Sometimes you read a document, particularly one that has interesting material in it, and react (positively and negatively) to what is in front of you. It is harder to spot what isn’t there.
After my earlier post I went out, and as I walked the streets it struck me that I didn’t think I had seen any mention of credit standards in the Financial Stability Review. I got home and checked. Searching the whole document, none of these terms appeared:
In fairness, there was a brief mention of the difference between how much banks would lend thirty years ago ( in the 1980s when banks were really only just moving into housing lending) and now, but I don’t think that really fills the bill.
At one level that wasn’t too surprising – I’ve highlighted previously how their Head of Financial Stability (and Deputy Governor) had managed to give a whole speech on housing and housing finance risks without mentioning bank lending standards. But it was pretty disappointing nonetheless. Bad loans collapse banks and financial systems. Sometimes macroeconomic circumstances turn out quite differently than anyone could have expected and even what were objectively pretty good classes of loans can get into trouble. But, mostly, the really bad losses arise from a climate in which lending standards have been pushed progressively lower and laxer. Very aggressive lending on Irish property development springs to mind, and the policy-driven deterioration in US mortgage standards.
But if it is the sort of omission we have come to expect from the Reserve Bank, that doesn’t make it any more acceptable. Surely we should expect our bank supervisors to have a good feel for trends in bank lending standards, and to be able to adduce evidence to support their view? APRA manages to, so why not our Reserve Bank. So far, they have given us no evidence of, say, a sustained deterioration, beyond the point of prudence, in the lending standards of our banks over, say, the last decade, or even just the last couple of years (the latter being the period in which they have adopted much more aggressive regulatory interventions).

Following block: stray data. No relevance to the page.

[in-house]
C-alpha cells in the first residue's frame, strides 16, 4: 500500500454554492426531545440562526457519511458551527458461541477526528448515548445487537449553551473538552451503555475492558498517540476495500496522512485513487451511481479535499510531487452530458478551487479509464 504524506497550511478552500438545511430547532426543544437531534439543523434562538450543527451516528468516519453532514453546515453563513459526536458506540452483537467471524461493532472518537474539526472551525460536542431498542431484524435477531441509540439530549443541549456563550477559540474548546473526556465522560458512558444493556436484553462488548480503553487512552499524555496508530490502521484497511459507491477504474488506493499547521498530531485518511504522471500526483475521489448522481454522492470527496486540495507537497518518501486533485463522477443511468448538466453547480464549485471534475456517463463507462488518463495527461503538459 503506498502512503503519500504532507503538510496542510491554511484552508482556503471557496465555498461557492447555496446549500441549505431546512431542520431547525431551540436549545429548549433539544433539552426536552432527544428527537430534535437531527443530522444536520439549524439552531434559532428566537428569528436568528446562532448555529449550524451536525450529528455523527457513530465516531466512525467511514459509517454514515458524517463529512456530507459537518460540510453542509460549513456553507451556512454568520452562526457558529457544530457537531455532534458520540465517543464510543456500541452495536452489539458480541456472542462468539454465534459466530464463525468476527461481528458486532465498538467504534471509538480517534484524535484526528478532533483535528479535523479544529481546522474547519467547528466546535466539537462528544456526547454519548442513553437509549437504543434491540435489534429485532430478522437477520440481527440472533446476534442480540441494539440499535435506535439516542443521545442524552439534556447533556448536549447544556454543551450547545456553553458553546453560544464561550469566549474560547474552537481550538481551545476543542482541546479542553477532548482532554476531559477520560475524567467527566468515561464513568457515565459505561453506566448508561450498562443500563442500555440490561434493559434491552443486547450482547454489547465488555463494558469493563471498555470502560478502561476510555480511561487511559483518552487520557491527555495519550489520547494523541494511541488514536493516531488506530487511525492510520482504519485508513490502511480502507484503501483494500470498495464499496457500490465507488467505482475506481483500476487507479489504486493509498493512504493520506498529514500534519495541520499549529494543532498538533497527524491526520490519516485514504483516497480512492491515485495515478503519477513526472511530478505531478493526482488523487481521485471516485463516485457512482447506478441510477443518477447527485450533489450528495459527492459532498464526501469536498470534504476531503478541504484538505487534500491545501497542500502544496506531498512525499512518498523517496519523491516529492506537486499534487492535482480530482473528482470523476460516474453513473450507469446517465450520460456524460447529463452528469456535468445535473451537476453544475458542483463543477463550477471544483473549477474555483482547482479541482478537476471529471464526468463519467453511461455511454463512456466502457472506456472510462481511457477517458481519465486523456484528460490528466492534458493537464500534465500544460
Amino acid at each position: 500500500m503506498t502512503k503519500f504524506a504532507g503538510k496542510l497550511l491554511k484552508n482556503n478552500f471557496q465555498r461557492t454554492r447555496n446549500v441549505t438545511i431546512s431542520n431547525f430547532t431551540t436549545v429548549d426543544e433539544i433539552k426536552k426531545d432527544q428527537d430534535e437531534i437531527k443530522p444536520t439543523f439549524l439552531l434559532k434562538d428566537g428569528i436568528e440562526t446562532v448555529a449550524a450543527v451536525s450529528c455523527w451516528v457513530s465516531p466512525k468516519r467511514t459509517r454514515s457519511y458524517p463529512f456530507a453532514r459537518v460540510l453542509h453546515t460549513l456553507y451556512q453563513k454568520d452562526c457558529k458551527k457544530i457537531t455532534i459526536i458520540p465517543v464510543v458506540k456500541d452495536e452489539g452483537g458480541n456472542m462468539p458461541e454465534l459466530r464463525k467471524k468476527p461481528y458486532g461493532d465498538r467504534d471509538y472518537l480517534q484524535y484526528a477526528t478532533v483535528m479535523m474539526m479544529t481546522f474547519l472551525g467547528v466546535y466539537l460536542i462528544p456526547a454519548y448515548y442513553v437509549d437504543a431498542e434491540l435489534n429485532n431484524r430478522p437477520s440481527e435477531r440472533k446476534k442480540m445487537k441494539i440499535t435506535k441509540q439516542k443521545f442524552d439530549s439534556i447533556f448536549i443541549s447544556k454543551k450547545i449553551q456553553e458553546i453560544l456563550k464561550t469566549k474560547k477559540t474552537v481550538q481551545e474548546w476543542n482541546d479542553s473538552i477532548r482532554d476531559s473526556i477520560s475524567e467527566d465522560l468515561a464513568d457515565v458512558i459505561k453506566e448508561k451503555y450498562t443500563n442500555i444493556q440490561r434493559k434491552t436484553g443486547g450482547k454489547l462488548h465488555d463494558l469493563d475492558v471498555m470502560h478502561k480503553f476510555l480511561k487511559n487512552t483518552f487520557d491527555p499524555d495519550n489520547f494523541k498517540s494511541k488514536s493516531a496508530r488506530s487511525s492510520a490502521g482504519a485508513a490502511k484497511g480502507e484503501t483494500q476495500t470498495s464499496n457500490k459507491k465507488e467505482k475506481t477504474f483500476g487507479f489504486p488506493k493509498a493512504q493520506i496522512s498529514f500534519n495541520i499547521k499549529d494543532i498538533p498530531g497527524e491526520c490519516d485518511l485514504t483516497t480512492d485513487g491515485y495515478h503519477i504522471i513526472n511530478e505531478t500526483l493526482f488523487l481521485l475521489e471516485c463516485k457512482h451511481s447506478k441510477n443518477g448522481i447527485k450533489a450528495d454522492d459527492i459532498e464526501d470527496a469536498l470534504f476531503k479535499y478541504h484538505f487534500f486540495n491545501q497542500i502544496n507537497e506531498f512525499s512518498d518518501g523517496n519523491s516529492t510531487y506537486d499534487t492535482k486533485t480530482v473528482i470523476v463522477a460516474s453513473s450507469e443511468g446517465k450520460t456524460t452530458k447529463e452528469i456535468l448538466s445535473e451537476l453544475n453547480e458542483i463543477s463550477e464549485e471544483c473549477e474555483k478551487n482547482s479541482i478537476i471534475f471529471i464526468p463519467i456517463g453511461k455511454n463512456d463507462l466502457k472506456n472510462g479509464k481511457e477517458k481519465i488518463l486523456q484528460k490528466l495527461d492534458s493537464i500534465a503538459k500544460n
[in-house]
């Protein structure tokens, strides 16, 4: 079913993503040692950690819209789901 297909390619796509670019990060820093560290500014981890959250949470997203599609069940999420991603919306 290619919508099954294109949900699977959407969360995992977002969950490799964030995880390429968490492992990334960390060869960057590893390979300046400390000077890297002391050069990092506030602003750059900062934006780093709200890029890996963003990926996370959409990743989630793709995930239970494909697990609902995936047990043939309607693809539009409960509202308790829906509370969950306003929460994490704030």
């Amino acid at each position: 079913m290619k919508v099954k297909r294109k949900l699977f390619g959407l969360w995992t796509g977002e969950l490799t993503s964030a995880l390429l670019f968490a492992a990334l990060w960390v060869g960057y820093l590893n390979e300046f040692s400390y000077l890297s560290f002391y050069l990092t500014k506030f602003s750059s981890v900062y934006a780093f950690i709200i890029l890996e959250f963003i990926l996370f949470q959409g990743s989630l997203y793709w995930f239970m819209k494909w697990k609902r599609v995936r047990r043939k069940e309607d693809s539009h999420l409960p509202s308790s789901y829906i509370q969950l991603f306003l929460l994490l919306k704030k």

Incidentally, I also checked and found that the phrases “credit to GDP” and “credit to GDP gap” did not appear – even though I’m not aware of any systemic financial crisis which has not been preceded by a recent substantial increase in credit to GDP (increases 10 t0 15 years ago don’t count). It was also a little surprising that the terms “exchange rate”, “real exchange rate” or “TWI” don’t seem to appear either, even though the thing that usually goes hand in hand with a sharp run-up in credit to GDP, in foreshadowing heightened risk of crisis, is a material appreciation in the real exchange rate. In the period 2002 to 2007 we had both – and the banks had much smaller (liquidity and capital) buffers – and yet the banks still came through unscathed.
If the Bank can’t point to detailed prudential evidence (deteriorating lending standards) or adverse trends in the big macro indicators (rapidly rising debt etc), it is really difficult to be confident that their recent regulatory actions are necessary, and well-warranted bearing in the mind the costs to individuals and businesses, in promoting the soundness and the efficiency of New Zealand’s financial system.
19 thoughts on “Some FSR omissions”
But, for example, I see some evidence in wider circulation, that lending standards have deteriorated, e.g.,
And that debt is rising rapidly, e.g.,
It’s just that RBNZ isn’t talking about that in particular – which I agree with you – seems extremely odd..
Thanks. The interest-only numbers are interesting. Of course, it would be even more interesting if they’d dug out a time series (incl what the share looked like in 2007). Presumably a lot of interest-only loans are to investors, who actively prefer not to repay principal, since interest is tax-deductible. That might be a different sort of risk than IO loans to owner-occupiers, taking IO because it is the only way they can afford the loan.
But, then, these are the sorts of things the RB should be covering in the FSR.
When you think about the OBR tool – perhaps it isn’t in the best interests of overall financial stability to provide the kind of information that allows depositors to scrutinise/compare (and hence more appropriately manage their risk). That said, however, if we really did know which bank(s) were ‘safer’ than others – one would assume then that the more ‘exposed’ lending institutions would be forced to raise their interest rates on deposits accordingly. And that’s the market as it should function anyway.